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Bello’s Kogi where ‘spirits’ drive

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Kogi State Governor Yahaya Bello

January 1st this fresh year of our Lord 2018 afforded serious minded national papers to announce the winner of their person of the preceding year and one of the best newspapers that money can buy in Nigeria known as the flagship was at its best when it named the Nigerian commoner as the winner of the PERSON OF THE YEAR 2017. 

In doing this, The Guardian heralded the announcement with a romantic piece in which the author graphically presented the typical Nigerian as a created human being gifted with self-inflicted behavioural contradictions such as extreme endurance of mis-governance and that typically, an average contemporary Nigerian is a person imbued with inexplicable expansive level of tolerance of the maladministration that has come to define the political leadership that Nigeria has had since it gained the so-called flag independence from the British colonial overlords in 1960.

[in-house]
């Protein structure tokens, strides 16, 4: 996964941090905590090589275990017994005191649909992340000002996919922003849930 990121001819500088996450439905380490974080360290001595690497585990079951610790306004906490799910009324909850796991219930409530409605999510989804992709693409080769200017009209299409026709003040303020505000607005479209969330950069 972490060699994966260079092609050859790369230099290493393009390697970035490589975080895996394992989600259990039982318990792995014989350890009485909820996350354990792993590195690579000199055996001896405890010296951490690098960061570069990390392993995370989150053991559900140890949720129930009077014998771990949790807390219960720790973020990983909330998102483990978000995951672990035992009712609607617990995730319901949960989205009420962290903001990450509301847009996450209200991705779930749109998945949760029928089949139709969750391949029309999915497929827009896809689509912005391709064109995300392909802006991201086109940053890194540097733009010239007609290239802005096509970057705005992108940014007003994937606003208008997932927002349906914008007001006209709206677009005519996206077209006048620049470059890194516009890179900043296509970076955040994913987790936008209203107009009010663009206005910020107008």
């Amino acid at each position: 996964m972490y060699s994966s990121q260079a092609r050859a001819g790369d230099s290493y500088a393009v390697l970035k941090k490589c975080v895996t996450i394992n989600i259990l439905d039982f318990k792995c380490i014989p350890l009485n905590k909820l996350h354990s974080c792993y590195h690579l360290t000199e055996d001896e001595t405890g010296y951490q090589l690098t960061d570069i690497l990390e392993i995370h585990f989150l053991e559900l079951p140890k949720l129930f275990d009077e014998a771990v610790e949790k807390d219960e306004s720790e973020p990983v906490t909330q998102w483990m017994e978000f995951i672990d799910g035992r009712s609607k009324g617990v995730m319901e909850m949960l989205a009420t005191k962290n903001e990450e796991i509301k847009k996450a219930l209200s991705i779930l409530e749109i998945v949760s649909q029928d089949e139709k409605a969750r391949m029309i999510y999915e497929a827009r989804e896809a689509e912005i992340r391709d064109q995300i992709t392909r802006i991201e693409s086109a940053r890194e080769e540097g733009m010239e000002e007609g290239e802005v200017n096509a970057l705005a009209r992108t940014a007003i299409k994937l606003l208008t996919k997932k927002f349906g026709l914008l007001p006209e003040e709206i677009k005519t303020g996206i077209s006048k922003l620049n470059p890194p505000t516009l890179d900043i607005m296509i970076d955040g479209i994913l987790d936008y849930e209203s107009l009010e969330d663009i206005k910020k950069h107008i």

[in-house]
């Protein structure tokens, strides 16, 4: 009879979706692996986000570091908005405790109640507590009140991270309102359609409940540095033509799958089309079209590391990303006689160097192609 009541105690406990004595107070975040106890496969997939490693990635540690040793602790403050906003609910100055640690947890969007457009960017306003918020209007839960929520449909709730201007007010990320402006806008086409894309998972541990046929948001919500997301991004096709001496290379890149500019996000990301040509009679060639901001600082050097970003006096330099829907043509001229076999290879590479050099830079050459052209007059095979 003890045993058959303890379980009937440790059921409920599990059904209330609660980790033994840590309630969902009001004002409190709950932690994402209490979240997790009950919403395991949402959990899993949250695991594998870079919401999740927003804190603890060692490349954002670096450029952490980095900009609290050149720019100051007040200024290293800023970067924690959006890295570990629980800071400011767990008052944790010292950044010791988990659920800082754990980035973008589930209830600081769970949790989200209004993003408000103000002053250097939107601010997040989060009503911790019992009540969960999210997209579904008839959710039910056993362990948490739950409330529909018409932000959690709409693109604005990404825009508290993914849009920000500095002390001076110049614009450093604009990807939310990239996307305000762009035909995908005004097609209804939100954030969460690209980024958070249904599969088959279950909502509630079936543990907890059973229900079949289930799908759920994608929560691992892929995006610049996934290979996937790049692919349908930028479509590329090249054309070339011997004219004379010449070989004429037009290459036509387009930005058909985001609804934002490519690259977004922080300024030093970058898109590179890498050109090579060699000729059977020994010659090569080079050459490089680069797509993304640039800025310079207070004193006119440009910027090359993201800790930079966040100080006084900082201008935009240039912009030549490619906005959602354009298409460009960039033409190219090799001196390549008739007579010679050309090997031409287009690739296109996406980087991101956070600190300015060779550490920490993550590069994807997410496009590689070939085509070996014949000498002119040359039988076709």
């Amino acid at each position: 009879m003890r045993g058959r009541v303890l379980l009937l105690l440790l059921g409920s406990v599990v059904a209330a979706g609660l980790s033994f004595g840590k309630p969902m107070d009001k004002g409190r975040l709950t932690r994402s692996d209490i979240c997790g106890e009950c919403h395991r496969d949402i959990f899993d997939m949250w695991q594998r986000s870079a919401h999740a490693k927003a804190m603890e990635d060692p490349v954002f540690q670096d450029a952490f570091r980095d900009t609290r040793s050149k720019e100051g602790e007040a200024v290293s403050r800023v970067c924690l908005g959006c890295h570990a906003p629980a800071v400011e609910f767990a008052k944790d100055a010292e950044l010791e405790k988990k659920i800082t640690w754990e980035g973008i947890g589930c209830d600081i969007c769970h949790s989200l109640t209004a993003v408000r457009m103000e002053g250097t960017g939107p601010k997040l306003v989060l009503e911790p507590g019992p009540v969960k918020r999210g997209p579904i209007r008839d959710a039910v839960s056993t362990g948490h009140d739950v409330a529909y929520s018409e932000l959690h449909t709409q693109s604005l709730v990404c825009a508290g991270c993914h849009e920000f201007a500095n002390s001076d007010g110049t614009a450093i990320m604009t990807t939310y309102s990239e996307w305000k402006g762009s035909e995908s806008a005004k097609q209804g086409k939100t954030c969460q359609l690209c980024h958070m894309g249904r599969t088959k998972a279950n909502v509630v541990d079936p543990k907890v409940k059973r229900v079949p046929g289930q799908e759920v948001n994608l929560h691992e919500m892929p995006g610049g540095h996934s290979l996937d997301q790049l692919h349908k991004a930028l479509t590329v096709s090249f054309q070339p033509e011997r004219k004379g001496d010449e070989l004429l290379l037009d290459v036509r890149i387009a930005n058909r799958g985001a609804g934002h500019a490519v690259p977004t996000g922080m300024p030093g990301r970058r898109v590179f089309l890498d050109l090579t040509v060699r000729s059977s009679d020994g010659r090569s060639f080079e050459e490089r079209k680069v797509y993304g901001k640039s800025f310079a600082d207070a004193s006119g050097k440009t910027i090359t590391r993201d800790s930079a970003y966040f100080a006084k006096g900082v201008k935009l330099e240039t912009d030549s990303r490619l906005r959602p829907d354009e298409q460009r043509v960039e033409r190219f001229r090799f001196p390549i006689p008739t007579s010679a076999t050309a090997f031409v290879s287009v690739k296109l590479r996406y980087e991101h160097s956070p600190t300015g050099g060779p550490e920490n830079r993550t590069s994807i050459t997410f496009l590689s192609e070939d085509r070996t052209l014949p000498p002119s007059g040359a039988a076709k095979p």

Few hours after these well-crafted writeups appeared in The Guardian on the characteristics of the typical Nigerian commoner, a well-known controversial governor in one of the North central States, the Kogi State governor Alhaji Bello did what ordinarily is the unthinkable in a typical Nigerian traditional and orthodox settings.

It is not as if this neophyte of a governor is strange to needless controversy given that of all the current 36 state governors, that of Imo state and himself in Kogi have assumed the irritating notoriety of perpetually owing civil servants huge amounts of accumulated wages even after benefiting from the ‘Father Christmas’ Naira Rain known as Paris Club Refund running into billions.

Indeed, in Kogi State many top-level civil servants have committed suicide after being owed for over a year by this rookie of a politician known as Yahaya Bello. But this time around, the Kogi State governor, a maverick politician surpassed all his irritating controversies when he left the arena of physicality to symbolically ‘pollute’ the sacred. 

This monumental profanity is not unrelated to the reported presentation of not one but six brand new cars to six masquerades who entertained him and his praise singing guests in Okene, Kogi State just days into the Christmas festivities and indeed few weeks after he inaugurated his massive state-of-the-art housing assets located in his rusty home town of Okenne which is a rocky community deep inside the Confluence State. 

As someone from a very traditional Igbo community whereby masquerades are well regarded and seen as spirits, the story of the governor making a donation of cars to masquerades was scandalous and indeed amounted to an unprecedented desecration and profanity of the sacred since spirits in the representation of masquerades are not known to have the human attributes of driving cars.